Rather than opt for a tubular carbon shape, Orbea has also broken with tradition by using a flowing, multi-shaped design. The frame is assembled from two monocoque pieces - the main frame is moulded in one, as is the chainstay/seatstay area. The frame components are assembled in a way that makes it almost impossible to detect the joins.

A tidy number-plate mount
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The crowning glory of the Orca is the one piece high modulus bonded BB shell section. The true power centre of any frame, the BB shell features a threaded aluminium shell with plenty of carbon wrapped round it. It makes for a frame that's solid as hell against pedaling forces.

Also of note are the small flowing ridges across the top tube which both increase frame strength as well as enhancing appearance.

Even though Orbea are the new kid on the carbon fiber block, a host of mass production as well as boutique frame builders could learn something about design and presentation from the Orca.

Orbea has some seriously fat carbon fiber tube action going on here, but what looks like a relatively heavy frame is actually one of the lighter carbon bikes on the market.

Cable adjusters
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By using superior quality carbon fiber materials and bonding techniques, Orbea has constructed a frame that not only looks fantastic, but also tips the scales at around 1000g, depending on size.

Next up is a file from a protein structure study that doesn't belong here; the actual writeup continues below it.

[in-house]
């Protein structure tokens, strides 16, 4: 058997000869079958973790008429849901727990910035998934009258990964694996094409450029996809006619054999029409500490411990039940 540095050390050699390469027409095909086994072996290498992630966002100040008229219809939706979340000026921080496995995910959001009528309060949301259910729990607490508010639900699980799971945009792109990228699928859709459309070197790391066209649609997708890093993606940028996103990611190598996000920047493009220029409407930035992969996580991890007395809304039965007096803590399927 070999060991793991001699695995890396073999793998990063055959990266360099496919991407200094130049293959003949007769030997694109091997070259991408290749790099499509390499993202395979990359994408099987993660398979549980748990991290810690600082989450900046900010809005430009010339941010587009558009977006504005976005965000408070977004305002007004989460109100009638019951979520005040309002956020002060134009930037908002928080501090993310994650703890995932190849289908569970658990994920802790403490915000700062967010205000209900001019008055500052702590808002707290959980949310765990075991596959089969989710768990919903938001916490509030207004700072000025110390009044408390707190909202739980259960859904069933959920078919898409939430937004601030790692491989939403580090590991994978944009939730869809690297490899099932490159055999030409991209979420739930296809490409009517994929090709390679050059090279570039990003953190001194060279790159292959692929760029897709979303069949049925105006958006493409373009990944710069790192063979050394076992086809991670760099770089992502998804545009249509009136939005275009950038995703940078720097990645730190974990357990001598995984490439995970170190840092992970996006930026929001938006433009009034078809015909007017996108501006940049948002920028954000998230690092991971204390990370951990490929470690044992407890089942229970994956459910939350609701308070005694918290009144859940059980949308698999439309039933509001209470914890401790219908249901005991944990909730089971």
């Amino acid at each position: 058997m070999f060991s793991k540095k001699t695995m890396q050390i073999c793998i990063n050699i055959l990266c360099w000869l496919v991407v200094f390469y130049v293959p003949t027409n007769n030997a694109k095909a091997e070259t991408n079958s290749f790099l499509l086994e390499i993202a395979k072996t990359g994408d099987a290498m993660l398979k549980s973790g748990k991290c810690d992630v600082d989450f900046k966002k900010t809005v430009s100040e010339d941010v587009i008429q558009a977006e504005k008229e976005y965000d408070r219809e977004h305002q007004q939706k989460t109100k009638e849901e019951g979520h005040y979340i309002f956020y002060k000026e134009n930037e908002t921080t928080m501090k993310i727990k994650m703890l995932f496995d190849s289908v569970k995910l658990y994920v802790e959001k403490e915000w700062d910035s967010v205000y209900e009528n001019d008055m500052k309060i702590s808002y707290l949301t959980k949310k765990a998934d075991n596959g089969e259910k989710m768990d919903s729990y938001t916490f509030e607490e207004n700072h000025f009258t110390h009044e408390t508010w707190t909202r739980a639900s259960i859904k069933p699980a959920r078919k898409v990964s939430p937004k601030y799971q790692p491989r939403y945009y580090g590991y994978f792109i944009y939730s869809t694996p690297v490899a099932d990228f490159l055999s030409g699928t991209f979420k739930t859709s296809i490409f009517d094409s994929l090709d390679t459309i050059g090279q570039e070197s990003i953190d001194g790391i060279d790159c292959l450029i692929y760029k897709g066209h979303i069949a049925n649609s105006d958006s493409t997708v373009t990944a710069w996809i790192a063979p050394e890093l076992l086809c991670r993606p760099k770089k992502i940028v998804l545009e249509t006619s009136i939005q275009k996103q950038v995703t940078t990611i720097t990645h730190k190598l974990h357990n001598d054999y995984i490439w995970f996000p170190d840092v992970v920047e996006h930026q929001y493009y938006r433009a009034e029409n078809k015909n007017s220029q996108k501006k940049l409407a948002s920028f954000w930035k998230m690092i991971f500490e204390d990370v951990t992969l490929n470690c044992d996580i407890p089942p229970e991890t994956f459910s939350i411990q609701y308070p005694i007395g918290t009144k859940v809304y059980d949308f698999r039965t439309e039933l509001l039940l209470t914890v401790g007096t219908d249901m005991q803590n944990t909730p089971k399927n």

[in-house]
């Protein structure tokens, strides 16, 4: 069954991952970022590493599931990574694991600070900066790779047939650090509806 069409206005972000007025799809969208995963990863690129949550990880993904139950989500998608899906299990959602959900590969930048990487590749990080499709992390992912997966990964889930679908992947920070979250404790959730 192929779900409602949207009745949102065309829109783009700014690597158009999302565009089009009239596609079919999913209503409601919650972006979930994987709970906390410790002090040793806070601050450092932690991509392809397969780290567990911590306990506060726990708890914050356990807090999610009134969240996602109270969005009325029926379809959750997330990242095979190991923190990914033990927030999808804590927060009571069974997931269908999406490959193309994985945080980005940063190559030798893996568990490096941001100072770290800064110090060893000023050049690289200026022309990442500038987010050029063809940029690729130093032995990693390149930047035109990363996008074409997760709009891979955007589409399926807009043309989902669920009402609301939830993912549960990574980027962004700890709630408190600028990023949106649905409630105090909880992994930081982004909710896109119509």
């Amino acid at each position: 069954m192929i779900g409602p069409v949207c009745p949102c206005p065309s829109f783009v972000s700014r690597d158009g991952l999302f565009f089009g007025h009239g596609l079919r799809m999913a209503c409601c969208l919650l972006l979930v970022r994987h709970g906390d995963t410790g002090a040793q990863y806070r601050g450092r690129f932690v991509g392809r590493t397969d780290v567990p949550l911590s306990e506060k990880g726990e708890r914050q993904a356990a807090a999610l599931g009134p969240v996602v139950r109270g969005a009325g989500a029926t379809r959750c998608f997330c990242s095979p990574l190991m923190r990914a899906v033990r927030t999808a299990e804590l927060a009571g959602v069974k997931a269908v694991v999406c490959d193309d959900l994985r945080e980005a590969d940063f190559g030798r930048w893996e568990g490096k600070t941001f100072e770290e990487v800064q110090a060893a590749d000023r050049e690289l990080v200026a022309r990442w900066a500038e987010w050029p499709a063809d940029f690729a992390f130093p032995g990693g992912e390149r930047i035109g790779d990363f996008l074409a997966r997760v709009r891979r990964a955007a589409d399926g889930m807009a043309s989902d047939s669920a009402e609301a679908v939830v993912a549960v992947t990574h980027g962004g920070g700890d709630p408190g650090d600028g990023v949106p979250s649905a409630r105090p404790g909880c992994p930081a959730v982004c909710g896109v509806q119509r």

Orbea has also come up with some unusual solutions to common carbon fiber problems such as front derailleur cable routing. Instead of clunky cable stops or glued-on guides, there's a small hole in the BB shell/chainstay for the front derailleur cable to pass through.

Campagnolo Chorus transmission
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This continues the sleek, smooth look and rounded lines as well as giving the front derailleur a sensible cable angle for maximum efficiency.

While taking notes, it might also interest a few other manufacturers to know that the all over raw lacquered carbon finish died in the 1990s. Okay so it might not be totally dead yet, but it's certainly coughing up blood. The steady increase of mass-produced nude carbon frames on shop floors and start lines has meant the end of the wow factor for bare carbon. Kudos to Orbea for adding some paint to the Orca.

Campagnolo Record chainset